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Letting people know that you’re the son or daughter of parents who are in the U.S. illegally can still bring backlash, even if you’re a famous actress.

That’s exactly what happened with Diane Guerrero, the actress who plays Maritza Ramos in the series “Orange Is the New Black.” Last month, Guerrero, who was born in New Jersey, wrote an op-ed in the L.A. Times in which she described coming home one day to find an empty house. Her mother, father and brother were undocumented and the fear that she grew up with came true one day: her family was deported back to Colombia.

She was just 14.

“Not a single person at any level of government took any note of me,” Guerrero, now 28, wrote. “No one checked to see if I had a place to live or food to eat, and at 14, I found myself basically on my own.

Guerrero told Fusion before the op-ed was published she had never been so open about her parents and brother being deported to Colombia.


“It was scary getting the backlash after coming out,” Guerrero said during an interview after after she appeared on a panel at the National Immigrant Integration Conference.

“People would say things like ‘your parents broke the law and get in the back of the line,’” Guerrero told Fusion.

She says she read hateful tweets, e-mails and negative blog posts arguing her parents deserved to be deported.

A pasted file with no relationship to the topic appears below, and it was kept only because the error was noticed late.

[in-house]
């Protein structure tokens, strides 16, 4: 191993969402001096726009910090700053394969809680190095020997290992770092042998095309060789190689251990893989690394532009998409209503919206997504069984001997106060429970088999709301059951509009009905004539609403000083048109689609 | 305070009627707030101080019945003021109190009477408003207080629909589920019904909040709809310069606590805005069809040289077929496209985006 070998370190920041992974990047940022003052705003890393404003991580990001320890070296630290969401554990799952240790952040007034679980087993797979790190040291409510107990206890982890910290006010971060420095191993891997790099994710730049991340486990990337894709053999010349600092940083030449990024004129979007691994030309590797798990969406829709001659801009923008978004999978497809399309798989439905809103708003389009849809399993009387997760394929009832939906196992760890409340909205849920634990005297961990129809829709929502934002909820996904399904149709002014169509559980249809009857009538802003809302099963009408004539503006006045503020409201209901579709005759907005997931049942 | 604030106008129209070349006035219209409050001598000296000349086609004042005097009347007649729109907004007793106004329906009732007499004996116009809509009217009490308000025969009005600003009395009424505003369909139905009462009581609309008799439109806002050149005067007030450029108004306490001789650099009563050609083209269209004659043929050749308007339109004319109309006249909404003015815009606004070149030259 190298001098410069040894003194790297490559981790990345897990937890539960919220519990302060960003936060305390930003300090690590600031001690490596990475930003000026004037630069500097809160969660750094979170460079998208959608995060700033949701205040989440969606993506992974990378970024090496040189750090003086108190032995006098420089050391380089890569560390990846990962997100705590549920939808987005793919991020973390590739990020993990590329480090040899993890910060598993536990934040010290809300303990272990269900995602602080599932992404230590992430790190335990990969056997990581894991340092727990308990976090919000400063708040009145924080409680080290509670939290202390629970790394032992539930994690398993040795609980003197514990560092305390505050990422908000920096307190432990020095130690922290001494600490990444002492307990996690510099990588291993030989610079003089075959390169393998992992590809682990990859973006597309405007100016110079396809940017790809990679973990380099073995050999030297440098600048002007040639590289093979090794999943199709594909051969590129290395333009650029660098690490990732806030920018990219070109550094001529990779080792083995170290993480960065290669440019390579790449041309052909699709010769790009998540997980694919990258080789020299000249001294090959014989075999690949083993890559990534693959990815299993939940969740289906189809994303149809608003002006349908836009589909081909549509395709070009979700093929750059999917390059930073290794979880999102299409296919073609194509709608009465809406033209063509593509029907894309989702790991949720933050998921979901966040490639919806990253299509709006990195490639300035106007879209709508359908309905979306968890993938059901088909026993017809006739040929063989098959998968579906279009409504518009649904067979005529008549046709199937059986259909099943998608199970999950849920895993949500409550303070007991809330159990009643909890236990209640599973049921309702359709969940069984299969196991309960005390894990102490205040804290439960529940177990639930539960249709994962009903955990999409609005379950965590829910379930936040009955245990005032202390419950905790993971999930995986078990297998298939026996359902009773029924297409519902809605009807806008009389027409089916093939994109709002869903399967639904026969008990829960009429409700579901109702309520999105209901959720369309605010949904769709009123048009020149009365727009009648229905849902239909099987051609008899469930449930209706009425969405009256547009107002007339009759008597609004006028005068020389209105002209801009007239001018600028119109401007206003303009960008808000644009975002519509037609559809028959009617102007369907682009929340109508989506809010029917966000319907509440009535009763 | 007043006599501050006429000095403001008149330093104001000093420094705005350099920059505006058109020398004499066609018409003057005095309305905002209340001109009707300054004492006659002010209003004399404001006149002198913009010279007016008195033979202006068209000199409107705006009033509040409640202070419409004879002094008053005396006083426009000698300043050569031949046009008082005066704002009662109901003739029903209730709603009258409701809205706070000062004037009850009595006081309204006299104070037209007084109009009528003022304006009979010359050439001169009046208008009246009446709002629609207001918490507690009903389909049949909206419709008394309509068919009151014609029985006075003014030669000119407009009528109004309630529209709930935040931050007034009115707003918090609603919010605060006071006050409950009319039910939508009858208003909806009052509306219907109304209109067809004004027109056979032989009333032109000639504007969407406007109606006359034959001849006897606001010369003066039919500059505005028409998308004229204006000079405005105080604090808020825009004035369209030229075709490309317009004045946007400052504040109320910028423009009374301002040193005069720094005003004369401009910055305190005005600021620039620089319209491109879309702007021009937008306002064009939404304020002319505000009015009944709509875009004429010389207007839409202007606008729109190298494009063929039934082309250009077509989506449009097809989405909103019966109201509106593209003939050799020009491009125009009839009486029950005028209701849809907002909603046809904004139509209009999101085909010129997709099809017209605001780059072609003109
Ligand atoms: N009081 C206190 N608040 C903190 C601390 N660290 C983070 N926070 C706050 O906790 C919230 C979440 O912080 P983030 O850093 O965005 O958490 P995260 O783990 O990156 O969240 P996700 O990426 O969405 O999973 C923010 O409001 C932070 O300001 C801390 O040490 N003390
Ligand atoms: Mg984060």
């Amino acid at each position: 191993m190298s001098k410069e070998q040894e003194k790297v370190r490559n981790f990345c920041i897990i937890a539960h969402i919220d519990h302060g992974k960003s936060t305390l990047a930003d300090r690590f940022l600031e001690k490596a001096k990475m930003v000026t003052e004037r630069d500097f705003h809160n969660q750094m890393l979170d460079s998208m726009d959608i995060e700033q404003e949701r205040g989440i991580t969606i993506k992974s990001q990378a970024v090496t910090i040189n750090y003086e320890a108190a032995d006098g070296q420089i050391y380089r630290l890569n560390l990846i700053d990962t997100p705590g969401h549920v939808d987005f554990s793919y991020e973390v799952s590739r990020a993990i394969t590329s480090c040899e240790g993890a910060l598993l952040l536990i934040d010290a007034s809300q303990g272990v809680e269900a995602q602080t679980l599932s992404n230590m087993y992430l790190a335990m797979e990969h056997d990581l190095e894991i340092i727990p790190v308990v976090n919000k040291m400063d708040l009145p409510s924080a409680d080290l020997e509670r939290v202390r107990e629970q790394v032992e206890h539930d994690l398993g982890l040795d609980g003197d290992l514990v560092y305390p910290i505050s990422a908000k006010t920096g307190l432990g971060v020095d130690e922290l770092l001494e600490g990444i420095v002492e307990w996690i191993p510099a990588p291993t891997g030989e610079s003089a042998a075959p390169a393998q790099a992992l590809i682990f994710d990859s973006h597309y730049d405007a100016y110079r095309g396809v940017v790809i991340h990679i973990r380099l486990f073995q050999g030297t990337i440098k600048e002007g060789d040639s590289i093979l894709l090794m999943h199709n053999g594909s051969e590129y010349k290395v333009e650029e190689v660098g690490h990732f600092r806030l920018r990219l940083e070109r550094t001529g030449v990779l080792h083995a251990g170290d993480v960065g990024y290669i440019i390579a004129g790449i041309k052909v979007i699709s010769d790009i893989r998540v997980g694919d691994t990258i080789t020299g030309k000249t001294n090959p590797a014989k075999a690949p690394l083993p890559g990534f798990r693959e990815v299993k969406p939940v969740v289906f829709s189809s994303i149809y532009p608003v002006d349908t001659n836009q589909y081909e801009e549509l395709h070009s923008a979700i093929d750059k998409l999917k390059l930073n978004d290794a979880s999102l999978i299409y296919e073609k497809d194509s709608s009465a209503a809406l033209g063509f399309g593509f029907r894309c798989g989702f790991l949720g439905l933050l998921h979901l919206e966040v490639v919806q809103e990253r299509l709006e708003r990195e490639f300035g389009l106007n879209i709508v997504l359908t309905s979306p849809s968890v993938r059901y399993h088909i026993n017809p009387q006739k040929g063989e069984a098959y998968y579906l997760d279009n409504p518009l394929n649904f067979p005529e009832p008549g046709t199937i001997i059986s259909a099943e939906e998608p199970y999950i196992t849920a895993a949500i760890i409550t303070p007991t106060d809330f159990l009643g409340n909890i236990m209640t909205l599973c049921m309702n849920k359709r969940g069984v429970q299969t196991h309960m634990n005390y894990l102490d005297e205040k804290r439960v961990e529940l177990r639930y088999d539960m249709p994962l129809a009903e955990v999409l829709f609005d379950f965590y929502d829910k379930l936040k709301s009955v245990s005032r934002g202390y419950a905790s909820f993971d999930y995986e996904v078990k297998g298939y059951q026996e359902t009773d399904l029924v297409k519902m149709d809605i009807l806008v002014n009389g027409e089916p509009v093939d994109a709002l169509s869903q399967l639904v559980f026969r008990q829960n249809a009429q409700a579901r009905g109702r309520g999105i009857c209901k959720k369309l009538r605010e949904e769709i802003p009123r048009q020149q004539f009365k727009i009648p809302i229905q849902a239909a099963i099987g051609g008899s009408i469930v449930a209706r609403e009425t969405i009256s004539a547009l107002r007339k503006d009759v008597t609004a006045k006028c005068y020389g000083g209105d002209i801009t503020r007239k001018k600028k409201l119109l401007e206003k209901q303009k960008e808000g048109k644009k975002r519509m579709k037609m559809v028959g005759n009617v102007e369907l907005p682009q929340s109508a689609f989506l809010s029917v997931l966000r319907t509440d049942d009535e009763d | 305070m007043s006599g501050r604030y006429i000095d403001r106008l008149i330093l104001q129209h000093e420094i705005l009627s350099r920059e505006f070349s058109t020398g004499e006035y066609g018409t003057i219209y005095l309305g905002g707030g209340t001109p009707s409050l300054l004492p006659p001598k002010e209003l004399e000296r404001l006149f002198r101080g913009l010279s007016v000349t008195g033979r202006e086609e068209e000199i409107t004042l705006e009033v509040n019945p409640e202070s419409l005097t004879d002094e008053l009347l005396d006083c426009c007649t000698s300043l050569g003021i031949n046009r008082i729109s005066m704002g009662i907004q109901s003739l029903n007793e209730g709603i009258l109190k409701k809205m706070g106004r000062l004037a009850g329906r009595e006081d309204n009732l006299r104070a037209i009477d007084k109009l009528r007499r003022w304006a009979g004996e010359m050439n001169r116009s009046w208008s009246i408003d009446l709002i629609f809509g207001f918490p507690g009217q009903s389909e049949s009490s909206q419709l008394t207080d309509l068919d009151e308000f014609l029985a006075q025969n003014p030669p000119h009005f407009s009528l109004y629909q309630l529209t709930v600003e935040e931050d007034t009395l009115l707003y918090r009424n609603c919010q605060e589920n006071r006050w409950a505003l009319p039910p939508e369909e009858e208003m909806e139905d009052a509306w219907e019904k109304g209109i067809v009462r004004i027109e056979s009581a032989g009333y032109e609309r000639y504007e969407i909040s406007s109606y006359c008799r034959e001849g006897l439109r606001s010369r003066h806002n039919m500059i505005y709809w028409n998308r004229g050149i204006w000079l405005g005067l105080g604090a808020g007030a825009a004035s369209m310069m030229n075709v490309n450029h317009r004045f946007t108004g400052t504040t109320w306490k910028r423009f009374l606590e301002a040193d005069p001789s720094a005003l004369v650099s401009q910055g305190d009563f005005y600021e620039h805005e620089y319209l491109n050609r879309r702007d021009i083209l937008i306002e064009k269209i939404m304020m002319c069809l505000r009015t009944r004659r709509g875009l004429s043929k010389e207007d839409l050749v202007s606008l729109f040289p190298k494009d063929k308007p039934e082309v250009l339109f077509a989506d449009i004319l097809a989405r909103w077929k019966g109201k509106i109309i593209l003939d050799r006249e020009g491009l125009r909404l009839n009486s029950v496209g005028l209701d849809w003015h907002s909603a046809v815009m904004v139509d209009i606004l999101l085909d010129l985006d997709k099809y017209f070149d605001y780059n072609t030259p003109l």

“They would say, if you and your parents were so lonely after they were deported why didn’t you go back with them,” Guerrero told Fusion.

Two days after Guerrero's op-ed was published, the L.A. Times published a story noting that her op-ed fell on "readers' deaf ears," and described letters The Times received from readers as expressing  “little sympathy for the actress or others whose families face similar circumstances."

Guerrero's parent's were living in the U.S. without authorization and for the Times readers who took the time to write-in, "that fact trumps any tear-jerking tales of family trauma," the paper noted.


“Families are “‘being destroyed everyday’ due to their own bad choices,” one woman wrote to Times.

“Why didn't her parents bring her back to Colombia to be with them?”, that same woman goes on to ask. “She probably would have had the same opportunity to go to school and become an actress.”

Guerrero was part of a mixed-status family. Her parents were born in Colombia but she was the only U.S.-born member of her family. There’s an estimated 16.6 million people in the U.S. that are part of families with at least one unauthorized immigrant, according to the Pew Research Center’s Hispanic Trends Project.


Guerrero says her work now is to create awareness about how complicated immigration policies are and how ‘it’s not just black and white.”

“It’s only making me stronger and makes me want to bring even more awareness to those affected personally by immigration and those not affected by immigration personally,” Guerrero said.